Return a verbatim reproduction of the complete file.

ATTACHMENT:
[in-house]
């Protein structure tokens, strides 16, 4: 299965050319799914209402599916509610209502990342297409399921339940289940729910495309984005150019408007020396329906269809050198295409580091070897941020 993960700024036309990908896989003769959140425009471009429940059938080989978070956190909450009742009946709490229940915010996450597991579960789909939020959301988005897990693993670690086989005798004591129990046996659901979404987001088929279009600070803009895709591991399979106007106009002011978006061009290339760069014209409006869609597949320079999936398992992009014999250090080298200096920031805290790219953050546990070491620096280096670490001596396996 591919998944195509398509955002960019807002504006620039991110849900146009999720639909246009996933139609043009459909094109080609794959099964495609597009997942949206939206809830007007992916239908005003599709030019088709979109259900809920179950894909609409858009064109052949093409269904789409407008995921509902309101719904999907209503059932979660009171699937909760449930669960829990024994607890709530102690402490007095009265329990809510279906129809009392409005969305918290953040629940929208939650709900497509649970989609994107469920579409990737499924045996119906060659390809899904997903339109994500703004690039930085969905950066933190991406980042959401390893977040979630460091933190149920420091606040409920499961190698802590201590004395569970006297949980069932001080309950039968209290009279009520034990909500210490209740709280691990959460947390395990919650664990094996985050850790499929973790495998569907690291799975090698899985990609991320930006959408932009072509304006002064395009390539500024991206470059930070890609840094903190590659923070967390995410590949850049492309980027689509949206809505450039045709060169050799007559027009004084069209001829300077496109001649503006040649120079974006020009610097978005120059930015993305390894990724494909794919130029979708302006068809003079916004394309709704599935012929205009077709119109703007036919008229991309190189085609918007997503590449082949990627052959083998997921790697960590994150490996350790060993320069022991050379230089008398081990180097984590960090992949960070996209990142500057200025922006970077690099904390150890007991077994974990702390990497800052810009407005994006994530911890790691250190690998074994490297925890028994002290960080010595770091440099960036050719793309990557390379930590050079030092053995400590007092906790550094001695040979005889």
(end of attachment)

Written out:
[in-house]
């Protein structure tokens, strides 16, 4: 299965050319799914209402599916509610209502990342297409399921339940289940729910495309984005150019408007020396329906269809050198295409580091070897941020 993960700024036309990908896989003769959140425009471009429940059938080989978070956190909450009742009946709490229940915010996450597991579960789909939020959301988005897990693993670690086989005798004591129990046996659901979404987001088929279009600070803009895709591991399979106007106009002011978006061009290339760069014209409006869609597949320079999936398992992009014999250090080298200096920031805290790219953050546990070491620096280096670490001596396996 591919998944195509398509955002960019807002504006620039991110849900146009999720639909246009996933139609043009459909094109080609794959099964495609597009997942949206939206809830007007992916239908005003599709030019088709979109259900809920179950894909609409858009064109052949093409269904789409407008995921509902309101719904999907209503059932979660009171699937909760449930669960829990024994607890709530102690402490007095009265329990809510279906129809009392409005969305918290953040629940929208939650709900497509649970989609994107469920579409990737499924045996119906060659390809899904997903339109994500703004690039930085969905950066933190991406980042959401390893977040979630460091933190149920420091606040409920499961190698802590201590004395569970006297949980069932001080309950039968209290009279009520034990909500210490209740709280691990959460947390395990919650664990094996985050850790499929973790495998569907690291799975090698899985990609991320930006959408932009072509304006002064395009390539500024991206470059930070890609840094903190590659923070967390995410590949850049492309980027689509949206809505450039045709060169050799007559027009004084069209001829300077496109001649503006040649120079974006020009610097978005120059930015993305390894990724494909794919130029979708302006068809003079916004394309709704599935012929205009077709119109703007036919008229991309190189085609918007997503590449082949990627052959083998997921790697960590994150490996350790060993320069022991050379230089008398081990180097984590960090992949960070996209990142500057200025922006970077690099904390150890007991077994974990702390990497800052810009407005994006994530911890790691250190690998074994490297925890028994002290960080010595770091440099960036050719793309990557390379930590050079030092053995400590007092906790550094001695040979005889």